The Industry Problem
While streaming was sold to the music industry as an accessible distribution channel with almost unlimited global reach; it has highlighted some increasing inequities in the music industry.
With major labels taking the lion’s share of streaming revenue for their ‘famous’ artists, where does this leave the independent music creator, who doesn’t have the financial, marketing or distribution backing to buy his way into popular playlists, or send her streams sky high?
With the average song play on most global streaming platforms netting an individual artist less than 0.005 cents, to make back the cost of an average coffee in Perth, a song must be streamed 1000 times.
To put this in the context of artist earnings - one million streams on YouTube nets an artist approximately $690. One million streams on Spotify = approximately $4370. One million streams on Apple Music = approximately $7350. One million streams on Amazon Music = approximately $4020. These kinds of figures barely cover the cost of recording an album – cheaply!
Without costly marketing and huge effort driving discovery, achieving a million song plays is beyond the capability of most independent artists. Many won’t net this volume of listener traffic across their entire music career. At the same time, ‘free’ subscription options educate consumers not to place a value on music – to expect to access the creative labour of our musicians at the touch of a button, but to also expect not to have to invest in it in any way.
Streaming has also made redundant the few remaining revenue streams for musicians - the sale of physical product (compact discs etc.) and digital downloads (being superseded by low cost streaming services). Live performance is now a far less viable income source for most local, original musicians, so the loss of revenue from recorded music is doubly impactful. Music streamed in our retail, commercial and hospitality spaces is predominantly international, so royalties that should be retained by our industry are instead flowing out of it.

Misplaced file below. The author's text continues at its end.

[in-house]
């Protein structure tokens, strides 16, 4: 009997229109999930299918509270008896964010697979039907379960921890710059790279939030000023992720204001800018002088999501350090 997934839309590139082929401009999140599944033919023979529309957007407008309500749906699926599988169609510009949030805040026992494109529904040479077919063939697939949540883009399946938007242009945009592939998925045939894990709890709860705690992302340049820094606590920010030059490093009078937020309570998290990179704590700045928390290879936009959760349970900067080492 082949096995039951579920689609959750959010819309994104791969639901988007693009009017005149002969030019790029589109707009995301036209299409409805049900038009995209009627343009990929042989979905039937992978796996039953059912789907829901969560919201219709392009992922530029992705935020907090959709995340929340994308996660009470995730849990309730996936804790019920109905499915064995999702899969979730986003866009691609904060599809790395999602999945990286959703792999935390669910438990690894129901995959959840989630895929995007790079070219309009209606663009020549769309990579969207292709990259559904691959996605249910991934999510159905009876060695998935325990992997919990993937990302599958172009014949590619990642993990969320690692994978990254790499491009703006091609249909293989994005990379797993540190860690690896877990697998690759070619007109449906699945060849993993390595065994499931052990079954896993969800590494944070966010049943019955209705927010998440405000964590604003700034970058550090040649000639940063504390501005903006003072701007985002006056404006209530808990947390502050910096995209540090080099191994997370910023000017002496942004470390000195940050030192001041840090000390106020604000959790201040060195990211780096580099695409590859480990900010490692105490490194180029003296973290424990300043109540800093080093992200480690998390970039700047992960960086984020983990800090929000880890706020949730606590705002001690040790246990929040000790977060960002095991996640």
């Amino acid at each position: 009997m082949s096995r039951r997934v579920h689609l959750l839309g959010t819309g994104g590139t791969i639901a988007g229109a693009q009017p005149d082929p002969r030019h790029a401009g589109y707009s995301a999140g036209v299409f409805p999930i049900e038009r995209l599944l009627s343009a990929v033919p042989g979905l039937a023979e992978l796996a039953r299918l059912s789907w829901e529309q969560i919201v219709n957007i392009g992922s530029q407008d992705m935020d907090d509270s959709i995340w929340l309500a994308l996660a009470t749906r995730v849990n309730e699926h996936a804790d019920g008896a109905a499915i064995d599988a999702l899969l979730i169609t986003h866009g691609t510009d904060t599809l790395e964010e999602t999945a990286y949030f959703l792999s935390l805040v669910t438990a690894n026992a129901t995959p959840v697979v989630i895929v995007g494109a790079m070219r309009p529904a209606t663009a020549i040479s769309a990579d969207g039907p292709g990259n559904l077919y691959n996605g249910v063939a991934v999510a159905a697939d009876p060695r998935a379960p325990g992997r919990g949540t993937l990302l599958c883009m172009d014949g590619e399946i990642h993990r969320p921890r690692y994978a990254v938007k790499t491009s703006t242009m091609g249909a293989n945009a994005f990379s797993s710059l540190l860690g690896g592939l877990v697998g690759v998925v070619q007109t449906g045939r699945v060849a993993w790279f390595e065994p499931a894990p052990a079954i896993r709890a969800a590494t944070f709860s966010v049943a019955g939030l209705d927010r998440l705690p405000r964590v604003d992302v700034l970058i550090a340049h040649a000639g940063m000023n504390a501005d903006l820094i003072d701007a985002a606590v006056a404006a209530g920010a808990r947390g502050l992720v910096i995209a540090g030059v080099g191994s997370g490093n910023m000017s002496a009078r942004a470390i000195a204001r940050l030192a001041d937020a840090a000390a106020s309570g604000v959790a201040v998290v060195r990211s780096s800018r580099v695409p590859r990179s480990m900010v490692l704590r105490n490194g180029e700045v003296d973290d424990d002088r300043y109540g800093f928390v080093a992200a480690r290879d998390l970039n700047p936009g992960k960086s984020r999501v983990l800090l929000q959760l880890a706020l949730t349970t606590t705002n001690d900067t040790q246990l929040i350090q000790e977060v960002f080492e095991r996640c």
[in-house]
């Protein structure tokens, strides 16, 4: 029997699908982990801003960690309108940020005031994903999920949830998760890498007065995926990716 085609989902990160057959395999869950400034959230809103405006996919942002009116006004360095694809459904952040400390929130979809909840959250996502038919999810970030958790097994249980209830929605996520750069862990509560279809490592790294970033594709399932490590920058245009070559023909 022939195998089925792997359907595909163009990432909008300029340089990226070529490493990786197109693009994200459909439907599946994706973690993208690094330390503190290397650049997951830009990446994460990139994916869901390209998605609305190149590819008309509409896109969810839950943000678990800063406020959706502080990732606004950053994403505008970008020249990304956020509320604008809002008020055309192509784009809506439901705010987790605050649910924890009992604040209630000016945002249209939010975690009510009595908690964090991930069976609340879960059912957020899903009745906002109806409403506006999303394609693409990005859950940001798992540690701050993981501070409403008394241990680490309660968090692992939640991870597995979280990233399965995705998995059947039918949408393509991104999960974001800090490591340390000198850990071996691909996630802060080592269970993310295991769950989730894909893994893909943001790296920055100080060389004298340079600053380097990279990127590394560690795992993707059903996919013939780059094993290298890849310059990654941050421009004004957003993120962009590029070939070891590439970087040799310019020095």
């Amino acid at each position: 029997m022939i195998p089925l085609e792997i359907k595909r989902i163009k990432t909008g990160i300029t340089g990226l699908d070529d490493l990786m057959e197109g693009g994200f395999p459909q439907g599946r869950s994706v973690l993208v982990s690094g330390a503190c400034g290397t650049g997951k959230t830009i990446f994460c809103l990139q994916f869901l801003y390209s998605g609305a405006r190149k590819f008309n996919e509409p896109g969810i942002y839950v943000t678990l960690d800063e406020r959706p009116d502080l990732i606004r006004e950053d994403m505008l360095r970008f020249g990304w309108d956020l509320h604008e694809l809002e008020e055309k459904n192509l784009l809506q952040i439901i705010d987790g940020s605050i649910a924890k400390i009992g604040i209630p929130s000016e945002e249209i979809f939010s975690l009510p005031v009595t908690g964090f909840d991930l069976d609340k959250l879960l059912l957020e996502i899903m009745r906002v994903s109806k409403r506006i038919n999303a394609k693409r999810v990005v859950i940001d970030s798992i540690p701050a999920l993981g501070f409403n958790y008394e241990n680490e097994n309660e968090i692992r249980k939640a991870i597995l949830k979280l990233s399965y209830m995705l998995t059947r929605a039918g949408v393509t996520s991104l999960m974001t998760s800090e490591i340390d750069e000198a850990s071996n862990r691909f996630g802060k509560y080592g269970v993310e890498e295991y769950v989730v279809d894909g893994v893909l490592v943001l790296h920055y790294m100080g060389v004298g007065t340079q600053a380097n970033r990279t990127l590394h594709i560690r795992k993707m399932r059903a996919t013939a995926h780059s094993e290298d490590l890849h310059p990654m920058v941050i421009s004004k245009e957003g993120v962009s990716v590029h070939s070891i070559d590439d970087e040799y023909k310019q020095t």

Australians continue to spend $2 billion per annum on recorded music, and buy 3 recordings per second or 100,000,000 each year. Unfortunately however, these statistics don’t reflect our consumption of Australian music - they relate largely to Australian music consumers’ spending on international artists.
The Pack Australia sees this situation as the ultimate ‘industry killer’. The way we see it, if this continues unchallenged, unsigned Australian musos won’t be able to afford to make new music at all, and we’ll be stuck with ‘cookie-cutter’ albums coming out of big labels and hit studios from overseas, but struggling to support our own great, Australian artists. To us, that’s not an industry – it’s a factory.